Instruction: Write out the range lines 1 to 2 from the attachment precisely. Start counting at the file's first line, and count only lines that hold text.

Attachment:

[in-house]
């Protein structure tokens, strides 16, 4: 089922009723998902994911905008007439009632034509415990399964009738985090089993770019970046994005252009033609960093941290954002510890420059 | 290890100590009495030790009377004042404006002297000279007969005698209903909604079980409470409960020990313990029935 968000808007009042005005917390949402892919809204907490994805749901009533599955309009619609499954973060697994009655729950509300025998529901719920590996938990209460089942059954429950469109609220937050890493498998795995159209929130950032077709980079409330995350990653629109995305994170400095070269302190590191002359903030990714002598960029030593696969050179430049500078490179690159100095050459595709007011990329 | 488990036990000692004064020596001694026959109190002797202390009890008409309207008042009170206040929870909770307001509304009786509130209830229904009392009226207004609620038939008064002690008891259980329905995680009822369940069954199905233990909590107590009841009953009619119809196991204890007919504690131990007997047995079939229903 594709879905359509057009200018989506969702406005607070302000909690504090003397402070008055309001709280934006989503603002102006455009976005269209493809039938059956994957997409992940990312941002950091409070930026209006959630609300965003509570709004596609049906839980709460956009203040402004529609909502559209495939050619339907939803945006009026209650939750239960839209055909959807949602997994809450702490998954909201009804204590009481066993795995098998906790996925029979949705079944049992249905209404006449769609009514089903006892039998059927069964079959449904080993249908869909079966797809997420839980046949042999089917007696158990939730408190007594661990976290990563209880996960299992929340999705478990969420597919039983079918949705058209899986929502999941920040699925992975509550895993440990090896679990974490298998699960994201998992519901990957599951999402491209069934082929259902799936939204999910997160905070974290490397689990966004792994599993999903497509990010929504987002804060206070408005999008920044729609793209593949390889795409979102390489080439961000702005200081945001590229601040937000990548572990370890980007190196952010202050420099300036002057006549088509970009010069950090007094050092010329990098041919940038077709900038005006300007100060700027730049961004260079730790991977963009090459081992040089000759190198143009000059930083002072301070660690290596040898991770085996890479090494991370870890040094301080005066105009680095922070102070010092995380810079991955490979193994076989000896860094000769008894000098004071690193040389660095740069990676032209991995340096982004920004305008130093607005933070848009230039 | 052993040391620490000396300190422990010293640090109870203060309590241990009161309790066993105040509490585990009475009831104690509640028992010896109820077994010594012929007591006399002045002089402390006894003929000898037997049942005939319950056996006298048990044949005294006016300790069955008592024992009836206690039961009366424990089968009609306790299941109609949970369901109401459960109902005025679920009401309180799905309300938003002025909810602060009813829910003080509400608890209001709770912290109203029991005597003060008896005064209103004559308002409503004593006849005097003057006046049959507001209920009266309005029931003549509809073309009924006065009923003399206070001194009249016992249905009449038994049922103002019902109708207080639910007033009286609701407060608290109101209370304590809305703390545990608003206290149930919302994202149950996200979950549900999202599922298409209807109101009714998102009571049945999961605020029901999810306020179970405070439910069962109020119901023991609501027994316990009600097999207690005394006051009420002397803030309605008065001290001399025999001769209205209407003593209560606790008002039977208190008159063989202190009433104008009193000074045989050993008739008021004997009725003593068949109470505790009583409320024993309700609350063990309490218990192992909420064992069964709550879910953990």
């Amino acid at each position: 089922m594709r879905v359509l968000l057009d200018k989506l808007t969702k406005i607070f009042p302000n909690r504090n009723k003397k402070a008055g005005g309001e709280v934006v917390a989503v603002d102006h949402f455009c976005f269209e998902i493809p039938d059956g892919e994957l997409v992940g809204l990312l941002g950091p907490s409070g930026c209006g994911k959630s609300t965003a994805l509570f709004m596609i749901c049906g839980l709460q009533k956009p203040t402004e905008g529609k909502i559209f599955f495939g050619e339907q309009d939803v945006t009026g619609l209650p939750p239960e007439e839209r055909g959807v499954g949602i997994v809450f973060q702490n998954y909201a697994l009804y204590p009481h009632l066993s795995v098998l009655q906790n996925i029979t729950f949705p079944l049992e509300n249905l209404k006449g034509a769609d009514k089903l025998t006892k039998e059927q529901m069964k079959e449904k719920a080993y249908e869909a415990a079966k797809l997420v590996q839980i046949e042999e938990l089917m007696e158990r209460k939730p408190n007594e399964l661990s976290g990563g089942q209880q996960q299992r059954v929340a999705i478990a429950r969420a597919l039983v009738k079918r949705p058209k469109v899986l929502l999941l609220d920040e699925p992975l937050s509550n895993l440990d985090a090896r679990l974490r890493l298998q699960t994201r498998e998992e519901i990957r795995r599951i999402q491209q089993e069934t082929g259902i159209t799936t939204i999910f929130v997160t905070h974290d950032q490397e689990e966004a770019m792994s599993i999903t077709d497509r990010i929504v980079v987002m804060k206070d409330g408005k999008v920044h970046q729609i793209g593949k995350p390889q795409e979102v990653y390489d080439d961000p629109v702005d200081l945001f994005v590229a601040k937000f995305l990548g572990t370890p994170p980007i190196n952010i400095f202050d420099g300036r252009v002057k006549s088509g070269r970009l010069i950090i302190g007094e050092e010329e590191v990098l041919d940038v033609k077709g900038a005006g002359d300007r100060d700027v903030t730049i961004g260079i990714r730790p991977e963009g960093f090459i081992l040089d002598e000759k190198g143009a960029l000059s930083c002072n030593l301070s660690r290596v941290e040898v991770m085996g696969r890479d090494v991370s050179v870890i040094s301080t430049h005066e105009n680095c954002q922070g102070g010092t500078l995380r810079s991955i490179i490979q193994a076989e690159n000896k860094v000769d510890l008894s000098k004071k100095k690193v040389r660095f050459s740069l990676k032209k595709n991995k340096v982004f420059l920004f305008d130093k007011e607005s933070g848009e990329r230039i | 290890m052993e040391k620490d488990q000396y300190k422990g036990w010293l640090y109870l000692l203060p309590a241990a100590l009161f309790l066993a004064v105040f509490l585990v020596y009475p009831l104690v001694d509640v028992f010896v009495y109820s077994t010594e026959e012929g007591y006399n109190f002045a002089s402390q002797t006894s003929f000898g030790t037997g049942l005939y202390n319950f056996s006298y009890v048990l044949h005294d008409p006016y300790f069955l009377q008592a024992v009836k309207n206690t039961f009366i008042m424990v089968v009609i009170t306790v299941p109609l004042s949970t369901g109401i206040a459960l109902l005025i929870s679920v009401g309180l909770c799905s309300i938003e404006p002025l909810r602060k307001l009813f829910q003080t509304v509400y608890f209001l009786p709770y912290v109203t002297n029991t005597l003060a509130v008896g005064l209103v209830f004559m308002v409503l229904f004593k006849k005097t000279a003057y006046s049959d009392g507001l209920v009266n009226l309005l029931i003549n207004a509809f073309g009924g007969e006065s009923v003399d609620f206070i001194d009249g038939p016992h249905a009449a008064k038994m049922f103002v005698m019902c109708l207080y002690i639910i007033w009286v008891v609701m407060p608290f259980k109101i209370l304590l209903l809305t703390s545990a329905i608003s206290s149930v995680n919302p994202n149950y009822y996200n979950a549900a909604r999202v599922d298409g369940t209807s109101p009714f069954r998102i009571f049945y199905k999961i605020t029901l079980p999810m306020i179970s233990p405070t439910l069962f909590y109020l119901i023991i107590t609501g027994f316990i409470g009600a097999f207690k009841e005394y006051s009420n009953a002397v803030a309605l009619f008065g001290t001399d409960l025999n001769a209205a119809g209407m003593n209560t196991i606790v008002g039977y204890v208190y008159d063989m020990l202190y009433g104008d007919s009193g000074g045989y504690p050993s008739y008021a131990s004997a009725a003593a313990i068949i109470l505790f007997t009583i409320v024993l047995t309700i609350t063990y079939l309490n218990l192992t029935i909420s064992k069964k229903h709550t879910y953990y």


[in-house]
């Protein structure tokens, strides 16, 4: 089922009723998902994911905008007439009632034509415990399964009738985090089993770019970046994005252009033609960093941290954002510890420059 | 290890100590009495030790009377004042404006002297000279007969005698209903909604079980409470409960020990313990029935 968000808007009042005005917390949402892919809204907490994805749901009533599955309009619609499954973060697994009655729950509300025998529901719920590996938990209460089942059954429950469109609220937050890493498998795995159209929130950032077709980079409330995350990653629109995305994170400095070269302190590191002359903030990714002598960029030593696969050179430049500078490179690159100095050459595709007011990329 | 488990036990000692004064020596001694026959109190002797202390009890008409309207008042009170206040929870909770307001509304009786509130209830229904009392009226207004609620038939008064002690008891259980329905995680009822369940069954199905233990909590107590009841009953009619119809196991204890007919504690131990007997047995079939229903 594709879905359509057009200018989506969702406005607070302000909690504090003397402070008055309001709280934006989503603002102006455009976005269209493809039938059956994957997409992940990312941002950091409070930026209006959630609300965003509570709004596609049906839980709460956009203040402004529609909502559209495939050619339907939803945006009026209650939750239960839209055909959807949602997994809450702490998954909201009804204590009481066993795995098998906790996925029979949705079944049992249905209404006449769609009514089903006892039998059927069964079959449904080993249908869909079966797809997420839980046949042999089917007696158990939730408190007594661990976290990563209880996960299992929340999705478990969420597919039983079918949705058209899986929502999941920040699925992975509550895993440990090896679990974490298998699960994201998992519901990957599951999402491209069934082929259902799936939204999910997160905070974290490397689990966004792994599993999903497509990010929504987002804060206070408005999008920044729609793209593949390889795409979102390489080439961000702005200081945001590229601040937000990548572990370890980007190196952010202050420099300036002057006549088509970009010069950090007094050092010329990098041919940038077709900038005006300007100060700027730049961004260079730790991977963009090459081992040089000759190198143009000059930083002072301070660690290596040898991770085996890479090494991370870890040094301080005066105009680095922070102070010092995380810079991955490979193994076989000896860094000769008894000098004071690193040389660095740069990676032209991995340096982004920004305008130093607005933070848009230039 | 052993040391620490000396300190422990010293640090109870203060309590241990009161309790066993105040509490585990009475009831104690509640028992010896109820077994010594012929007591006399002045002089402390006894003929000898037997049942005939319950056996006298048990044949005294006016300790069955008592024992009836206690039961009366424990089968009609306790299941109609949970369901109401459960109902005025679920009401309180799905309300938003002025909810602060009813829910003080509400608890209001709770912290109203029991005597003060008896005064209103004559308002409503004593006849005097003057006046049959507001209920009266309005029931003549509809073309009924006065009923003399206070001194009249016992249905009449038994049922103002019902109708207080639910007033009286609701407060608290109101209370304590809305703390545990608003206290149930919302994202149950996200979950549900999202599922298409209807109101009714998102009571049945999961605020029901999810306020179970405070439910069962109020119901023991609501027994316990009600097999207690005394006051009420002397803030309605008065001290001399025999001769209205209407003593209560606790008002039977208190008159063989202190009433104008009193000074045989050993008739008021004997009725003593068949109470505790009583409320024993309700609350063990309490218990192992909420064992069964709550879910953990």